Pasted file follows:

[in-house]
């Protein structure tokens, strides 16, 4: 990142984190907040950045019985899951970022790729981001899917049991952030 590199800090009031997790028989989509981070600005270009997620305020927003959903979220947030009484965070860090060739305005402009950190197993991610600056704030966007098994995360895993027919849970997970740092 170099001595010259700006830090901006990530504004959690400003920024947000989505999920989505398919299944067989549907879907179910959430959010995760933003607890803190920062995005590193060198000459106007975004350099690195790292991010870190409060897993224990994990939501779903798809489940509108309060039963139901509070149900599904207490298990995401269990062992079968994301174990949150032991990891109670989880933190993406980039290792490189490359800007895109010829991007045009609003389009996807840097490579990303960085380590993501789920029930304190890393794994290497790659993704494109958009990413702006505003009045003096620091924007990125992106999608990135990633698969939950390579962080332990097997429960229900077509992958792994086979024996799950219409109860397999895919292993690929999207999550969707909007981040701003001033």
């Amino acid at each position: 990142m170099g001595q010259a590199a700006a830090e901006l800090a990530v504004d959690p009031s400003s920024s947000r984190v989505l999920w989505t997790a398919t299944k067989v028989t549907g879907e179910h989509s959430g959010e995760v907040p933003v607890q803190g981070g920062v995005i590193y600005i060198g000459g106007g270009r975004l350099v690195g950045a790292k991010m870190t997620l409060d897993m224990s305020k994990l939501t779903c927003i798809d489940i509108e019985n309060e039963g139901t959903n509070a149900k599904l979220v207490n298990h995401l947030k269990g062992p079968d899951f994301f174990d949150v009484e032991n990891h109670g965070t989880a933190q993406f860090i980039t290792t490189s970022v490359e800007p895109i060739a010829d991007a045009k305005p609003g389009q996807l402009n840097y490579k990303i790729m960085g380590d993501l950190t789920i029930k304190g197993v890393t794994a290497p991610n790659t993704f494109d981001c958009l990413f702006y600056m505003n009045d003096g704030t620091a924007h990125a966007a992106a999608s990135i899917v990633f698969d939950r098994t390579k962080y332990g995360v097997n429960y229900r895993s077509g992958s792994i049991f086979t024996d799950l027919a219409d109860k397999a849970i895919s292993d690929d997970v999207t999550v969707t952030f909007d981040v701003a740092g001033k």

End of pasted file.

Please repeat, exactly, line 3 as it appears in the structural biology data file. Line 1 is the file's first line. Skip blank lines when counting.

């Amino acid at each position: 990142m170099g001595q010259a590199a700006a830090e901006l800090a990530v504004d959690p009031s400003s920024s947000r984190v989505l999920w989505t997790a398919t299944k067989v028989t549907g879907e179910h989509s959430g959010e995760v907040p933003v607890q803190g981070g920062v995005i590193y600005i060198g000459g106007g270009r975004l350099v690195g950045a790292k991010m870190t997620l409060d897993m224990s305020k994990l939501t779903c927003i798809d489940i509108e019985n309060e039963g139901t959903n509070a149900k599904l979220v207490n298990h995401l947030k269990g062992p079968d899951f994301f174990d949150v009484e032991n990891h109670g965070t989880a933190q993406f860090i980039t290792t490189s970022v490359e800007p895109i060739a010829d991007a045009k305005p609003g389009q996807l402009n840097y490579k990303i790729m960085g380590d993501l950190t789920i029930k304190g197993v890393t794994a290497p991610n790659t993704f494109d981001c958009l990413f702006y600056m505003n009045d003096g704030t620091a924007h990125a966007a992106a999608s990135i899917v990633f698969d939950r098994t390579k962080y332990g995360v097997n429960y229900r895993s077509g992958s792994i049991f086979t024996d799950l027919a219409d109860k397999a849970i895919s292993d690929d997970v999207t999550v969707t952030f909007d981040v701003a740092g001033k």